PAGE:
But on the following Shabbos, my wife caught sight of an honest-to-goodness snake slithering across our patio. It found refuge under a makeshift shed where we store the Pesach refrigerator. Unless it’s right there in front of you, there really isn’t much you can do about a snake, other than daven that you don’t meet it under unfavorable circumstances. Also, on Shabbos there are very few heterim for killing a snake. This wasn’t one of them.
Later in the day my son, now eight, noticed that a baby sparrow had fallen into the window well of his bedroom window. Again, Shabbos precluded doing anything about the situation. “Well, Shmuel Yitzchak, at least the snake will have an easy meal,” I ventured, but Shmuel Yitzchak didn’t appreciate the humor.
On Sunday morning he thought, “I’m going to open up my window and save that baby sparrow.” But then he had second thoughts. “I better go up to the yard and look down to see if it’s still there.” Well, when he looked, he didn’t see any baby sparrow — only a snake with a bulge in its mid-section.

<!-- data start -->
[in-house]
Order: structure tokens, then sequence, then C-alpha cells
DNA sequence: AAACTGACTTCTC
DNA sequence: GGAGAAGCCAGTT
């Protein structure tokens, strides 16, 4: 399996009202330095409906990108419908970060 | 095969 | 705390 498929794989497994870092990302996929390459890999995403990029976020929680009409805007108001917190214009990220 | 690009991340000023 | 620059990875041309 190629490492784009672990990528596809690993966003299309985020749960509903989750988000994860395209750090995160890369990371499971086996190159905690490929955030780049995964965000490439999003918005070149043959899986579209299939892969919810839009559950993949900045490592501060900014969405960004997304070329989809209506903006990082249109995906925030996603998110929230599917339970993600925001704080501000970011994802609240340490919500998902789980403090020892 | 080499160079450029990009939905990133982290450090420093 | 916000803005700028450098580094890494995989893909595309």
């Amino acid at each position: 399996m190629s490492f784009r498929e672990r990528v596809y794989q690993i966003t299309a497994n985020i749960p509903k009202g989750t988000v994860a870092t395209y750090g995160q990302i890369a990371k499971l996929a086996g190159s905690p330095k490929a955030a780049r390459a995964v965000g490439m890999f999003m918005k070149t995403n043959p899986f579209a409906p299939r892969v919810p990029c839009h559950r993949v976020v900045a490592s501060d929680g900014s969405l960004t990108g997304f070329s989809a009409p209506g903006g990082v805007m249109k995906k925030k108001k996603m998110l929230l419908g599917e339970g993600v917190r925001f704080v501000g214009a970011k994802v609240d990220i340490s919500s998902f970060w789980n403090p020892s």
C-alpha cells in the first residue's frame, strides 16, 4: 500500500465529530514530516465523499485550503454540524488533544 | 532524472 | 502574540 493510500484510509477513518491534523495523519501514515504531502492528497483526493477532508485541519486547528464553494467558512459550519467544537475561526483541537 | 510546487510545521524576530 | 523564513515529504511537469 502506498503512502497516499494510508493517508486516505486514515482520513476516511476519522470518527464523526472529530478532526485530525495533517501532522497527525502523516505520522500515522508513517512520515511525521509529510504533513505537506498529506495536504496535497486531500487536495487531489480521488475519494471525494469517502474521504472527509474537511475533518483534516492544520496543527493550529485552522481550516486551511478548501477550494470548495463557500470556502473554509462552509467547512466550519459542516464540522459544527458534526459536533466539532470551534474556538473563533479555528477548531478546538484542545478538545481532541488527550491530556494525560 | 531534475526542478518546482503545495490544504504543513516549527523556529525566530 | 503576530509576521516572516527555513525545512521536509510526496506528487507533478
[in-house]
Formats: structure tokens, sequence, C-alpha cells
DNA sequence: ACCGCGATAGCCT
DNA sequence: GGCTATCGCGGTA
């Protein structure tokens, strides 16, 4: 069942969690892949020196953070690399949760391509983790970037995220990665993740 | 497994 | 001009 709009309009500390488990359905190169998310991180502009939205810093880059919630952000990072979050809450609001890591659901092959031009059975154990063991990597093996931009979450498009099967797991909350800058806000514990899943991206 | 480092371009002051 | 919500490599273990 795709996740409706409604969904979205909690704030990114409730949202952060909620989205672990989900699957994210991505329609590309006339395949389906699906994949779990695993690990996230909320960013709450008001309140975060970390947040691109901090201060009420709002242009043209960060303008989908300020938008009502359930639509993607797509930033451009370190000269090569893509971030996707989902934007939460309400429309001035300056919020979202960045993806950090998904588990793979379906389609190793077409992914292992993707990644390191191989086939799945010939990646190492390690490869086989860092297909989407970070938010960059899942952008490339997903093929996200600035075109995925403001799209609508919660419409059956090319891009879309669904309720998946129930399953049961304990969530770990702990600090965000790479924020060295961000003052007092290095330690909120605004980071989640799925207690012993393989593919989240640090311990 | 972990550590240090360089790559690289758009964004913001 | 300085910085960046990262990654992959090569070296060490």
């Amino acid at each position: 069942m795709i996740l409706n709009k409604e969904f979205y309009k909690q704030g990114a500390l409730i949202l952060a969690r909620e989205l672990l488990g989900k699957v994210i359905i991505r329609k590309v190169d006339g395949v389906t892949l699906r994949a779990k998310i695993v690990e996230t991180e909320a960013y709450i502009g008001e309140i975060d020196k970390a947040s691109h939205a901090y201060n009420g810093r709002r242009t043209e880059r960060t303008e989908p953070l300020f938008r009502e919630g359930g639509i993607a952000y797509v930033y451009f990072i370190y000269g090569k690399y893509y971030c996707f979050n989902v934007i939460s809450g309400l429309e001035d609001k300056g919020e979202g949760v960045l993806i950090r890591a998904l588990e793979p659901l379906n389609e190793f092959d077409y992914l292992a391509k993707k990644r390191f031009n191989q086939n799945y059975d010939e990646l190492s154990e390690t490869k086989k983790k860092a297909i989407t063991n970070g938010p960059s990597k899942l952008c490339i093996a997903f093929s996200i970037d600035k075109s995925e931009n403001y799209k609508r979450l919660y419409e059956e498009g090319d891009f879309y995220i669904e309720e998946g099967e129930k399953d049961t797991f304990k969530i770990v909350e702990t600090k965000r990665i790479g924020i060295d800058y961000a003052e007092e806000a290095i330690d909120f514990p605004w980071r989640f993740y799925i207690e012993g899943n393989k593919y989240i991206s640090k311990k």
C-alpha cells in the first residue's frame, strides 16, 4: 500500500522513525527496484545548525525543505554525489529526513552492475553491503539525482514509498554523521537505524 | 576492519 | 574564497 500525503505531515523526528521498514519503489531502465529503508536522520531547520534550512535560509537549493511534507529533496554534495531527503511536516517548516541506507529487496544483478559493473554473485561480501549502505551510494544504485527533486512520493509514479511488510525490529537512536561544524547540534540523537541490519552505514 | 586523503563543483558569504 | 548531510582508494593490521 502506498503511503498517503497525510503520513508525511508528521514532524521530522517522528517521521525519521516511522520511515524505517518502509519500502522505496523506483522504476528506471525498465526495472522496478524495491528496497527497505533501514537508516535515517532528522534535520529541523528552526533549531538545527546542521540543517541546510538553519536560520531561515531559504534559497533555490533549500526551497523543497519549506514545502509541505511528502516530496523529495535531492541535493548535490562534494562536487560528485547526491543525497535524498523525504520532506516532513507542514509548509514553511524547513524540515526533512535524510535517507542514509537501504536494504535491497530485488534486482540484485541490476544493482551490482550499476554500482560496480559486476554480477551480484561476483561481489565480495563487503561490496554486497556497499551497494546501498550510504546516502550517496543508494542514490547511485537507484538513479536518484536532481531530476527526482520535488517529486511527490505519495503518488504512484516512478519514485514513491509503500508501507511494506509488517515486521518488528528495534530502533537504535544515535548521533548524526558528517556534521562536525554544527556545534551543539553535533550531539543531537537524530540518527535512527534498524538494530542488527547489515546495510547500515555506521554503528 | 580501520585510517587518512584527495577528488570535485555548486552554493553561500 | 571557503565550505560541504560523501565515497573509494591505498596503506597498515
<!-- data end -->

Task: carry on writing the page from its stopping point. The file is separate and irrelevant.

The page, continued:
When I heard that, I didn’t really believe it. I figured that my son’s anxiety about the previous day’s snake-sighting was getting to him and he was seeing snakes everywhere. But then I saw it too. The snake was nestled right next to the window; if my son had opened the window without first looking down into the window well from up above, he could have been bitten by a venomous Palestinian viper — without even seeing the perpetrator!
So Shmuel Yitzchak now has a chazakah to be the snake-spotter in our family, a dubious honor that he would be just as happy to do without, though he did revel in it when relating the experience to his cheder buddies.
It was easy to eliminate this snake, b”H — with a long stick poked through the grate of the window well — as it was exhausted from the arduous process of digesting its recent meal. I missed the first time I struck, but it didn’t even move, allowing for an easy direct hit on the second try. I wonder if this was a fulfillment of a mitzvah, since the passuk says, “He [the human] will strike you on the head,” and the sefer Maalos HaTorah (by the brother of the Gr”a) says that every statement in the Torah comprises a mitzvah. In any case, I’m grateful that we twice merited the fulfillment of the first part of the passuk and never the second (“and you [the snake] will strike his heel”).